The study by Mohr and Webb (2005, p. 121), resorted to determine how the organizations participating in CSR influenced how consumers would respond to the goods and services offered by such institutions. Two domains of CSR were put to the test, which were philanthropy, and the environment, where CSR in relation to the price the organization offered were studied (Mohr & Webb, 2005, p. 121). This study involved a broad national sample of participants who confirmed that CSR, in fact, directly influenced the purchasing intent of the consumers, and this was despite the price offered (Mohr & Webb, 2005, p. 121). The study shed light on the fact that consumers perceived philanthropy and environmental domains of CSR to be fundamental and they would gladly buy from organizations that considered these aspects of CSR. Interestingly, the study by Öberseder, Schlegelmilch, and Murphy (2013, p. 16) yielded findings that confirmed the contrary when examining the correlation between CSR and the consumers’ purchase intention. Öberseder et al., (2013, p. 16) determined a contradiction on the fact that CSR influenced consumer purchase intention. Öberseder et al., (2013, p. 16) held that the purchase intention from organizations active in CSR was a product of many different factors, confirming the insignificant relationship obtained between CSR activities and the purchase behavior of consumers.

Perception of CSR among different Cultures influenced Consumer Behavior but only to some extent

The study by Karaosman, Morales-Alonso, and Grijalvo (2015, p. 1) sought to understand how consumers react to CSR, particularly those in a cross-cultural setting. More specifically, the authors wanted to determine how engagement in CSR influenced the consumers behavior for consumers in international settings. More specifically, Karaosman et al., (2015, p. 1) was aimed at understanding the difference between how the cultural perspectives of consumers in the Spanish and Turkish markets influenced their awareness of CSR along with the manner in which CSR influenced the purchase behavior of these consumers, and how communication within the CSR framework is received by these consumers.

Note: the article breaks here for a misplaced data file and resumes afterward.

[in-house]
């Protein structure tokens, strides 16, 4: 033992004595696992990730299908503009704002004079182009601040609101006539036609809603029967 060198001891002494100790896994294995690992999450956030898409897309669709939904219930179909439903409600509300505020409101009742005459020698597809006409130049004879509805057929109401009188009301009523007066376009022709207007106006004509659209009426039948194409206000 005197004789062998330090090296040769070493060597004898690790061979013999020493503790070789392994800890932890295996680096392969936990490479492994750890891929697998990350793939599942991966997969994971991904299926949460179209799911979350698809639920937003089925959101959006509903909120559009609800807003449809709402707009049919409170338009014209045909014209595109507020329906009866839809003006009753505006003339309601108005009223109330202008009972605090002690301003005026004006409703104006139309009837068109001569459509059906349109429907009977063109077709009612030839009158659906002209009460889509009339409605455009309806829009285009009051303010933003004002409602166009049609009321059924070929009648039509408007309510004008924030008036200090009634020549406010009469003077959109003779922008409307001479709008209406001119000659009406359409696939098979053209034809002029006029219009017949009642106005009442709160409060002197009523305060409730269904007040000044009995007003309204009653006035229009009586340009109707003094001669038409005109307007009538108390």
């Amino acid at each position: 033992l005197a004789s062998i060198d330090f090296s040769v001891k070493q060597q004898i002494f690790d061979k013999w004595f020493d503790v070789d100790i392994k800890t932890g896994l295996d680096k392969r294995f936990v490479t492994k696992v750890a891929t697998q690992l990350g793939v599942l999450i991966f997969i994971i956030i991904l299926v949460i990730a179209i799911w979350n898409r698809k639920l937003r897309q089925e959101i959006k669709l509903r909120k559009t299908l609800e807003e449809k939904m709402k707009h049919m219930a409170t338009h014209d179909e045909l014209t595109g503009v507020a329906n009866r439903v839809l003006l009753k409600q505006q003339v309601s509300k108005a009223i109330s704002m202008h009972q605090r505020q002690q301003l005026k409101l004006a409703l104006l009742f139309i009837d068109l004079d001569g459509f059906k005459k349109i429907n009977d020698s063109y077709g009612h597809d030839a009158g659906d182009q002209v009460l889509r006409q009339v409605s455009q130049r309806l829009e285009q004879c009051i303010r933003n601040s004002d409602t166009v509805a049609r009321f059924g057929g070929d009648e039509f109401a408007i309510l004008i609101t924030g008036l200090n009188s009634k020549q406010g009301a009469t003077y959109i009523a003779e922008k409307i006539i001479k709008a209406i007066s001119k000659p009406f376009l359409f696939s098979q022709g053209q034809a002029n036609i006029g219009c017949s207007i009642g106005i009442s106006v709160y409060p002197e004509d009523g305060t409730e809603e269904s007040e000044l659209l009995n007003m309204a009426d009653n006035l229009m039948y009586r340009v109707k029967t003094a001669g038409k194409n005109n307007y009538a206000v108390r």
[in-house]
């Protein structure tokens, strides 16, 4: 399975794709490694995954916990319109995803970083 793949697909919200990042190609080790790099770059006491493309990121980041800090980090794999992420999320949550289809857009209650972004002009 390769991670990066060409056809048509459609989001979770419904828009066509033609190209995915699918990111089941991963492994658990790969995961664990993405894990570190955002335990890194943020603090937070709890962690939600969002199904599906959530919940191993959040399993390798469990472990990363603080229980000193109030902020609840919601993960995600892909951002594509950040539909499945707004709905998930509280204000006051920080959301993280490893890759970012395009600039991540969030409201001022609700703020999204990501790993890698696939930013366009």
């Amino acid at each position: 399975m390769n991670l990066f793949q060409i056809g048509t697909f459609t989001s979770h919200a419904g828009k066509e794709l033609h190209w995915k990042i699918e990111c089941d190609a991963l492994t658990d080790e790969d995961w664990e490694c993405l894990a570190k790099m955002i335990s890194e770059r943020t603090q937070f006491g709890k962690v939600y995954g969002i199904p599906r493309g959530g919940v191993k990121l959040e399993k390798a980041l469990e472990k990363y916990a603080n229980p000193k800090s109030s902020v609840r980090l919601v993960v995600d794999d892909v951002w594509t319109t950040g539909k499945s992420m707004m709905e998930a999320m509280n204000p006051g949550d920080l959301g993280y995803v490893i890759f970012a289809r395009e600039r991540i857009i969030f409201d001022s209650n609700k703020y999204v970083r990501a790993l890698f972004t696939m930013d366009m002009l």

Bringing a more narrow focus on the findings yielded by Karaosman et al., (2015), especially by paying attention to the theme of looking at how consumer behavior influenced the purchase decision of the participants, the following insight ensued. Karaosman et al., (2015, p. 13-14). CSR was determined to influence consumer behavior but to some extent. During the interviews, which was the method for data collection in the study, participants from the two countries of interest (Turkey and Spain) were asked to prioritize the factors considered to be important before making a purchase decision (Karaosman et al., 2015, p. 13). The participants from both countries revealed that personal values and self-interest were important purchase criteria (Karaosman et al., 2015, p. 13). More specifically, the participants from Spain revealed that product factors such as design and quality, and price were important to the purchase criteria (Karaosman et al., 2015, p. 13). The participants from Turkey considered factors like quality, product durability and price to be important factors in their purchase criteria (Karaosman et al., 2015, p. 13).

The above findings are an indication that participants from both countries would gladly purchase those products whose attributes are considered to be responsible (Karaosman et al., 2015, p. 13). These findings addition shed light on how the CSR framework does not constitute the sole factor that consumers look at in companies before they make their decision to invest and purchase with other factors playing a role as well (Karaosman et al., 2015, p. 13). These other factors include price, quality, and other product attributes (Karaosman et al., 2015, p. 13). In the quest to determine if the study participants would rather invest in buying certain goods and services that have been touted as being high quality and reliable when they were asked explicitly.  An exemplification was subsequently carried out and required respondents to choose between product A and B (Karaosman et al., 2015, p. 13-14). As part of the profile of product A (a garment) included the following:

  • Cheap
  • Accessible
  • Unique
  • Fashion brand producing the garment is associated with social scandals, some of which were projected on the media

The profile of product B included the following:

  • Nothing original with the product
  • Affordable
  • Accessible
  • Marketing branch with the garment